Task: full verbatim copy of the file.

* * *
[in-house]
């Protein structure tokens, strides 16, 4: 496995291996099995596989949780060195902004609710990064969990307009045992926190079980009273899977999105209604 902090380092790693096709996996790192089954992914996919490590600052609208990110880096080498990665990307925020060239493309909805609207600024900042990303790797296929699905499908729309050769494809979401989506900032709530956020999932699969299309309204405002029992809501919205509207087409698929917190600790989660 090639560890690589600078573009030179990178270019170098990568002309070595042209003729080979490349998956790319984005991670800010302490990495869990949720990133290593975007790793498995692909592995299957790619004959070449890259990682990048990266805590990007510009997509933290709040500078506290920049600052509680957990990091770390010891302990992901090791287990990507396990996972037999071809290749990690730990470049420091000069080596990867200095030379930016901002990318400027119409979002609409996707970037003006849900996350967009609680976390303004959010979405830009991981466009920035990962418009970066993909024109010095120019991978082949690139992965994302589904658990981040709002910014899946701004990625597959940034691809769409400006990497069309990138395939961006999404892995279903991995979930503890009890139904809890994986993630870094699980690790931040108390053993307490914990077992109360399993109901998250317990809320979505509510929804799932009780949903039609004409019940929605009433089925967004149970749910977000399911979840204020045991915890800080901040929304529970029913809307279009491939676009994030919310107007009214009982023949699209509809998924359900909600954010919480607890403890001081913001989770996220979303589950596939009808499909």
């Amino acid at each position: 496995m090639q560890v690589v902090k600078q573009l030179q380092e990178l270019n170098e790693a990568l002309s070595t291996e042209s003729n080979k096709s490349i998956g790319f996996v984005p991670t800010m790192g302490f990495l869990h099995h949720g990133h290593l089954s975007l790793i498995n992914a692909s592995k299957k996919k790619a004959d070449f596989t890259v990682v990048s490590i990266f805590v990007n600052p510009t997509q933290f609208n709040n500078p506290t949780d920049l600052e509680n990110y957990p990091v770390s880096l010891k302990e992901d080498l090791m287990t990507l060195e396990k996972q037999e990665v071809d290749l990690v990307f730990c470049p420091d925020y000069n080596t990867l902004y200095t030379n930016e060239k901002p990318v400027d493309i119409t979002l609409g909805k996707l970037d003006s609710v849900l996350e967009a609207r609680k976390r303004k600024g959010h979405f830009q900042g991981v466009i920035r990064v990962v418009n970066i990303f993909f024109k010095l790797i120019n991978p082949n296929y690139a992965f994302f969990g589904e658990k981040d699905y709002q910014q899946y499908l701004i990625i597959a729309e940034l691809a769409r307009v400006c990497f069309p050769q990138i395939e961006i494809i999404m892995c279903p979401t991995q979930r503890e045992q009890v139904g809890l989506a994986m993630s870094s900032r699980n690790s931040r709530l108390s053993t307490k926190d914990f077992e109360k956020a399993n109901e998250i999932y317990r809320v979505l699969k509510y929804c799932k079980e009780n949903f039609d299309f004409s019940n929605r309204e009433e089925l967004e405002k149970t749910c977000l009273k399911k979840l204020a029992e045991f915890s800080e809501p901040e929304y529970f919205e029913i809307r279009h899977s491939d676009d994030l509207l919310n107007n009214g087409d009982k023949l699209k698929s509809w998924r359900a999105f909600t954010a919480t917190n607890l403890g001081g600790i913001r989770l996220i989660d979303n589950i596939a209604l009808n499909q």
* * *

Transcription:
[in-house]
């Protein structure tokens, strides 16, 4: 496995291996099995596989949780060195902004609710990064969990307009045992926190079980009273899977999105209604 902090380092790693096709996996790192089954992914996919490590600052609208990110880096080498990665990307925020060239493309909805609207600024900042990303790797296929699905499908729309050769494809979401989506900032709530956020999932699969299309309204405002029992809501919205509207087409698929917190600790989660 090639560890690589600078573009030179990178270019170098990568002309070595042209003729080979490349998956790319984005991670800010302490990495869990949720990133290593975007790793498995692909592995299957790619004959070449890259990682990048990266805590990007510009997509933290709040500078506290920049600052509680957990990091770390010891302990992901090791287990990507396990996972037999071809290749990690730990470049420091000069080596990867200095030379930016901002990318400027119409979002609409996707970037003006849900996350967009609680976390303004959010979405830009991981466009920035990962418009970066993909024109010095120019991978082949690139992965994302589904658990981040709002910014899946701004990625597959940034691809769409400006990497069309990138395939961006999404892995279903991995979930503890009890139904809890994986993630870094699980690790931040108390053993307490914990077992109360399993109901998250317990809320979505509510929804799932009780949903039609004409019940929605009433089925967004149970749910977000399911979840204020045991915890800080901040929304529970029913809307279009491939676009994030919310107007009214009982023949699209509809998924359900909600954010919480607890403890001081913001989770996220979303589950596939009808499909």
């Amino acid at each position: 496995m090639q560890v690589v902090k600078q573009l030179q380092e990178l270019n170098e790693a990568l002309s070595t291996e042209s003729n080979k096709s490349i998956g790319f996996v984005p991670t800010m790192g302490f990495l869990h099995h949720g990133h290593l089954s975007l790793i498995n992914a692909s592995k299957k996919k790619a004959d070449f596989t890259v990682v990048s490590i990266f805590v990007n600052p510009t997509q933290f609208n709040n500078p506290t949780d920049l600052e509680n990110y957990p990091v770390s880096l010891k302990e992901d080498l090791m287990t990507l060195e396990k996972q037999e990665v071809d290749l990690v990307f730990c470049p420091d925020y000069n080596t990867l902004y200095t030379n930016e060239k901002p990318v400027d493309i119409t979002l609409g909805k996707l970037d003006s609710v849900l996350e967009a609207r609680k976390r303004k600024g959010h979405f830009q900042g991981v466009i920035r990064v990962v418009n970066i990303f993909f024109k010095l790797i120019n991978p082949n296929y690139a992965f994302f969990g589904e658990k981040d699905y709002q910014q899946y499908l701004i990625i597959a729309e940034l691809a769409r307009v400006c990497f069309p050769q990138i395939e961006i494809i999404m892995c279903p979401t991995q979930r503890e045992q009890v139904g809890l989506a994986m993630s870094s900032r699980n690790s931040r709530l108390s053993t307490k926190d914990f077992e109360k956020a399993n109901e998250i999932y317990r809320v979505l699969k509510y929804c799932k079980e009780n949903f039609d299309f004409s019940n929605r309204e009433e089925l967004e405002k149970t749910c977000l009273k399911k979840l204020a029992e045991f915890s800080e809501p901040e929304y529970f919205e029913i809307r279009h899977s491939d676009d994030l509207l919310n107007n009214g087409d009982k023949l699209k698929s509809w998924r359900a999105f909600t954010a919480t917190n607890l403890g001081g600790i913001r989770l996220i989660d979303n589950i596939a209604l009808n499909q």